And at the Settlement Assistance Program for the Northern District of Illinois, Matuszewski helps people navigate the federal court system, which can be “daunting, complex and unforgiving of indigent people who try to navigate it themselves,” he notes. “In this program, I represent prisoners and pro se litigants in civil-rights and employment-discrimination cases for the limited purpose of helping them navigate the settlement conference process. By doing so, I not only provide access to justice but also give my clients a chance to tell their story to an empathetic audience.”
Over the past few years, he also has served as the Philanthropy Chair for the Fenwick Young Alumni Association as a more traditional volunteer. In this role, Matuszewski organizes trips to the Ronald McDonald House near Lurie Children’s Hospital with other Fenwick Young Alumni. “What we do is simple,” he says modestly. “We play games with the residents and help them forget their worries, pain and trouble briefly. After several rounds of Jenga, everyone leaves with a smile on their face, and eager anticipation for the next trip.”
“It also brings to mind the fact that acts of service do not need to be large or grand, sweeping gestures,” Matuszewski concludes. “Service can be as small as making a child smile, or simply being present in someone else’s life.”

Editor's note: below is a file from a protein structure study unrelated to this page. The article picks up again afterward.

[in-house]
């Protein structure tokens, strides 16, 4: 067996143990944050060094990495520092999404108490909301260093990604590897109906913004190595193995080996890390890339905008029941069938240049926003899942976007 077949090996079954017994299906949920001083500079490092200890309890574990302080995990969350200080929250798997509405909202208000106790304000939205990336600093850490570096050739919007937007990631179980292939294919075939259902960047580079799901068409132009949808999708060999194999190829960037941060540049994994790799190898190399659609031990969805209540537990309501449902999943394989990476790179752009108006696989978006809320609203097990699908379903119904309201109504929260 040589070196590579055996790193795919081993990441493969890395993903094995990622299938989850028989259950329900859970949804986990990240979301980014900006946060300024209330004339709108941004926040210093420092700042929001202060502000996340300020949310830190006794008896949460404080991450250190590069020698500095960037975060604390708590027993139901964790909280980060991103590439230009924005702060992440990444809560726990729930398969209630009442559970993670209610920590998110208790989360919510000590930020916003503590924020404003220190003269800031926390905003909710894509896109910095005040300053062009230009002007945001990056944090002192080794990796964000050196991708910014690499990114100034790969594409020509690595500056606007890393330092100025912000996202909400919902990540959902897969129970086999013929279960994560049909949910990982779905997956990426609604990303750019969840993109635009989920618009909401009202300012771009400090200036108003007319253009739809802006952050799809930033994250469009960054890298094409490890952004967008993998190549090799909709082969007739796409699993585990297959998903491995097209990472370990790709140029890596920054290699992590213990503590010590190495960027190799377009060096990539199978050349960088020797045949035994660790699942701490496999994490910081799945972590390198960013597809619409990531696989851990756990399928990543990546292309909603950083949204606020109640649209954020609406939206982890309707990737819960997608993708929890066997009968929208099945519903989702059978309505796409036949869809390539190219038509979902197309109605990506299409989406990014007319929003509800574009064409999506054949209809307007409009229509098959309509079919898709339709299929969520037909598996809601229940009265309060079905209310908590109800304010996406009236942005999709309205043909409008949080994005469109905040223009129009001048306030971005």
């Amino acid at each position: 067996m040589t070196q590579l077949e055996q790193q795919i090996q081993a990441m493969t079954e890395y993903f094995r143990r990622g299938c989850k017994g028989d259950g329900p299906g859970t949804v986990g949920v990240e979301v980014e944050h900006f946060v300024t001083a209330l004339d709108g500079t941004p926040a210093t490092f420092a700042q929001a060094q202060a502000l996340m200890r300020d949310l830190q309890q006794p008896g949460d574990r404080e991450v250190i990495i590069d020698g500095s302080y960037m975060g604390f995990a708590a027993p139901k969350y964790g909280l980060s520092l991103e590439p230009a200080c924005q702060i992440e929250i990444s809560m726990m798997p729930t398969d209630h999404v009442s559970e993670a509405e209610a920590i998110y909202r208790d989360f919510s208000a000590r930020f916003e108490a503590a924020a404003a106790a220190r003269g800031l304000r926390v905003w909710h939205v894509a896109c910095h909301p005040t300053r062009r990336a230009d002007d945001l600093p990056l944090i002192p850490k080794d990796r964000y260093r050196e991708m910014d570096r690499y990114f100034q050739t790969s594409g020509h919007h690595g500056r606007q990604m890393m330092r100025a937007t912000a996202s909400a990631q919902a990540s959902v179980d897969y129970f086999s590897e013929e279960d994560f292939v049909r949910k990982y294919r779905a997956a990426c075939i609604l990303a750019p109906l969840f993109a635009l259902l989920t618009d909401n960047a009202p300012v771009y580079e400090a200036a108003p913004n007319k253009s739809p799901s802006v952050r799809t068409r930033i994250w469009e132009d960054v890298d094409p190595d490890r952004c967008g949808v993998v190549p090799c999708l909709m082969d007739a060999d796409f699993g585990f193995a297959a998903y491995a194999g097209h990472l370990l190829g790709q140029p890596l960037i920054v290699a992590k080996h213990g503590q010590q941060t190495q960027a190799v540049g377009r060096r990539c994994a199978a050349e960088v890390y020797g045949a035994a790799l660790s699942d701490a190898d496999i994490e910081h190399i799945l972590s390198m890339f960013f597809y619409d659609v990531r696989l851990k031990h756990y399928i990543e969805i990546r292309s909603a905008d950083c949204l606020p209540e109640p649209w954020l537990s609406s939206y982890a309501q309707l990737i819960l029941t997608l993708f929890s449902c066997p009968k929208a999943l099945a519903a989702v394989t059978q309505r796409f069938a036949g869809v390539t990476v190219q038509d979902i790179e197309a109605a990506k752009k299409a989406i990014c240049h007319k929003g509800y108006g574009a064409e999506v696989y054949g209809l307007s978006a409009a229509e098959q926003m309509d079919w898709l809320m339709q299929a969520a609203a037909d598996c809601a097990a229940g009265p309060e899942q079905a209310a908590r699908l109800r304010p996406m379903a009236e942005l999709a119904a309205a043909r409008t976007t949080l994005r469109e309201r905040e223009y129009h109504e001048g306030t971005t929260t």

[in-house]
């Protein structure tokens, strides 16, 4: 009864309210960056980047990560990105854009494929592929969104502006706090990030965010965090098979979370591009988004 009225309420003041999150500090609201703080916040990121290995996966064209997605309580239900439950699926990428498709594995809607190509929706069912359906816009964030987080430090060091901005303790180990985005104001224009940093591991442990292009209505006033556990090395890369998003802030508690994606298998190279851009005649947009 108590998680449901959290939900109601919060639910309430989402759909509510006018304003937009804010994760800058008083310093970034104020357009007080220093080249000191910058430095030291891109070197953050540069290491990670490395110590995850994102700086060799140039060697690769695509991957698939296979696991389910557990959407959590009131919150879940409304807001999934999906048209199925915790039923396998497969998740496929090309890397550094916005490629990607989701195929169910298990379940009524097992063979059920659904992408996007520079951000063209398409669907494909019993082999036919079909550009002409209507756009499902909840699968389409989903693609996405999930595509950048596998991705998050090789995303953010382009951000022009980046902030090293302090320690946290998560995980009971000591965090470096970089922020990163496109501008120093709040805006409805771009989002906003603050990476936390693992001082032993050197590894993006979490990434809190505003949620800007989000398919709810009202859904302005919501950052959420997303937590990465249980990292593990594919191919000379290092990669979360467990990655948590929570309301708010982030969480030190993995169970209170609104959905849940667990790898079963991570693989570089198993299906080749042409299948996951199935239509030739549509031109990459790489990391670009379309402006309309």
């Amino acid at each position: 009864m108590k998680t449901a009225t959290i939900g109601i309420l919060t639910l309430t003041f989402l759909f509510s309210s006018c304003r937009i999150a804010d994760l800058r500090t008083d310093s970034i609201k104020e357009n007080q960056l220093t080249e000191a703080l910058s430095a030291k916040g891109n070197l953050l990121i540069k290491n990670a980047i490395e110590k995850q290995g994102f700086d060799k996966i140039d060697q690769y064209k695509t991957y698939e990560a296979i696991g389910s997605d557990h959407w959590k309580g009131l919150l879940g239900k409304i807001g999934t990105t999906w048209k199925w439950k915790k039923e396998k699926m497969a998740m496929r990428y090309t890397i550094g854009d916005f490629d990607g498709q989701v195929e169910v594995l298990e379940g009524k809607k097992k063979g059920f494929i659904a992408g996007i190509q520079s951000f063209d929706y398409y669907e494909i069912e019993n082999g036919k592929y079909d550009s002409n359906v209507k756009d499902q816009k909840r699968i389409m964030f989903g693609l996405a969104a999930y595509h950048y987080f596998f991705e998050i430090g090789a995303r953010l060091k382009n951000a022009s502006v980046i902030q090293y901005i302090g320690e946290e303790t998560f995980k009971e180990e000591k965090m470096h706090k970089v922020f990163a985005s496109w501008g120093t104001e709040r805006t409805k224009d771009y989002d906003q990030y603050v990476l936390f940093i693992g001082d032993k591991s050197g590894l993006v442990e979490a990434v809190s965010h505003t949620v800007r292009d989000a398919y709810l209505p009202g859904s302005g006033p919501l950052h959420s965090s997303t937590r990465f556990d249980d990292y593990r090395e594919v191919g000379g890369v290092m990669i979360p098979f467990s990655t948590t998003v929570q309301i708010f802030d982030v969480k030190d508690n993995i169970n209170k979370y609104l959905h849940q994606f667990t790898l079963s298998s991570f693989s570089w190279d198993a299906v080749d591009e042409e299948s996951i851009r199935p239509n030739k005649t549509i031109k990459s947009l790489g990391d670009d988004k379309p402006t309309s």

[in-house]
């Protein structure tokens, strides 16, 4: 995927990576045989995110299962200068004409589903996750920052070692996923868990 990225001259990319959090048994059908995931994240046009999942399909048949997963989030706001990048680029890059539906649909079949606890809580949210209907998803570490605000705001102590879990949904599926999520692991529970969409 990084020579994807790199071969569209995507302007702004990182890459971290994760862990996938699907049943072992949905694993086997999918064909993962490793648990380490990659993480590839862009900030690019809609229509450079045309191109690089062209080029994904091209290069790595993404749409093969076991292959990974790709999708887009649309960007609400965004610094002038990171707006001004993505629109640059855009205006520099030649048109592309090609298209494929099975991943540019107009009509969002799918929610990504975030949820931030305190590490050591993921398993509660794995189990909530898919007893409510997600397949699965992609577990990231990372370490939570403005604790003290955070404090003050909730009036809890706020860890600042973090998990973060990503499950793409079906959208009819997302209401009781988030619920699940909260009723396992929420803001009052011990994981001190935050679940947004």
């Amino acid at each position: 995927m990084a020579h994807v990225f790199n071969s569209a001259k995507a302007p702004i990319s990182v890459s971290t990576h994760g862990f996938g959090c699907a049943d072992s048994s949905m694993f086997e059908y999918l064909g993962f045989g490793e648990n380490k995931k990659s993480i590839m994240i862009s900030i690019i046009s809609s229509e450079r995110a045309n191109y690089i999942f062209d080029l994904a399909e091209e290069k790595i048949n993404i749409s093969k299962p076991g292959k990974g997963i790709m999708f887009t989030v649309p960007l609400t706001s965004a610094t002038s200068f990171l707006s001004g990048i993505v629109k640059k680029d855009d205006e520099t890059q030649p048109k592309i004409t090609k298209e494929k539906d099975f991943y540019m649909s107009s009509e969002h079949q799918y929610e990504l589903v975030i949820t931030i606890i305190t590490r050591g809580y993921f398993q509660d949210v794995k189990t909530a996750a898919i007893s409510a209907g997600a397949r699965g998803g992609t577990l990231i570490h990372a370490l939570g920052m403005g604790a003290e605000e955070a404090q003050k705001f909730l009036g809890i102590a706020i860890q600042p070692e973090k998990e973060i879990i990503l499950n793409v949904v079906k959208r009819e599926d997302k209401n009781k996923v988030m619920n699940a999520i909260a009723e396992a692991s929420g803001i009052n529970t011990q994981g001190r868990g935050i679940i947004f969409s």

Kenny Matuszewski is an associate at Rabicoff Law LLC, Chicago, who concentrates his law practice in the area of intellectual property (IP), with a particular emphasis on patent litigation. Matuszewski has extensive experience litigating patents in the software, electrical and mechanical arts in several federal courts and the Patent Trial and Appeal Board. He also advises clients on design patent and trademark protection. Further, Mr. Matuszewski currently represents international technology companies, small businesses, individual inventors, novelists and artists.